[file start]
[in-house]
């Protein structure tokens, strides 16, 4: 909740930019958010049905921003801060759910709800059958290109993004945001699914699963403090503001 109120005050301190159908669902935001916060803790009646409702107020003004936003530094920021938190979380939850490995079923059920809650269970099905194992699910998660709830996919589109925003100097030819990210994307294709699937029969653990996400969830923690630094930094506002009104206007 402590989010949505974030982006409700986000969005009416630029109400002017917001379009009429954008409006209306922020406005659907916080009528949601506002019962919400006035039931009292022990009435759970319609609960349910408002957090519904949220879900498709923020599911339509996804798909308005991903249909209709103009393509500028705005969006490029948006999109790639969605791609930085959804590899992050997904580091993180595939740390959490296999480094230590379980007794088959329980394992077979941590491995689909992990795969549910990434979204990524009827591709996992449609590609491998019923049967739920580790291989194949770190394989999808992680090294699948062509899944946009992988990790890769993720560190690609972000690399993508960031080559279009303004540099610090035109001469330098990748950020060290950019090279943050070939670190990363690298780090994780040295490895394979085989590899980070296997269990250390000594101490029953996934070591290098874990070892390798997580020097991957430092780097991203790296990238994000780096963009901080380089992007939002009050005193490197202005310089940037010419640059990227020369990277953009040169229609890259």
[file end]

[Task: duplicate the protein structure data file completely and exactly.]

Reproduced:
[in-house]
């Protein structure tokens, strides 16, 4: 909740930019958010049905921003801060759910709800059958290109993004945001699914699963403090503001 109120005050301190159908669902935001916060803790009646409702107020003004936003530094920021938190979380939850490995079923059920809650269970099905194992699910998660709830996919589109925003100097030819990210994307294709699937029969653990996400969830923690630094930094506002009104206007 402590989010949505974030982006409700986000969005009416630029109400002017917001379009009429954008409006209306922020406005659907916080009528949601506002019962919400006035039931009292022990009435759970319609609960349910408002957090519904949220879900498709923020599911339509996804798909308005991903249909209709103009393509500028705005969006490029948006999109790639969605791609930085959804590899992050997904580091993180595939740390959490296999480094230590379980007794088959329980394992077979941590491995689909992990795969549910990434979204990524009827591709996992449609590609491998019923049967739920580790291989194949770190394989999808992680090294699948062509899944946009992988990790890769993720560190690609972000690399993508960031080559279009303004540099610090035109001469330098990748950020060290950019090279943050070939670190990363690298780090994780040295490895394979085989590899980070296997269990250390000594101490029953996934070591290098874990070892390798997580020097991957430092780097991203790296990238994000780096963009901080380089992007939002009050005193490197202005310089940037010419640059990227020369990277953009040169229609890259």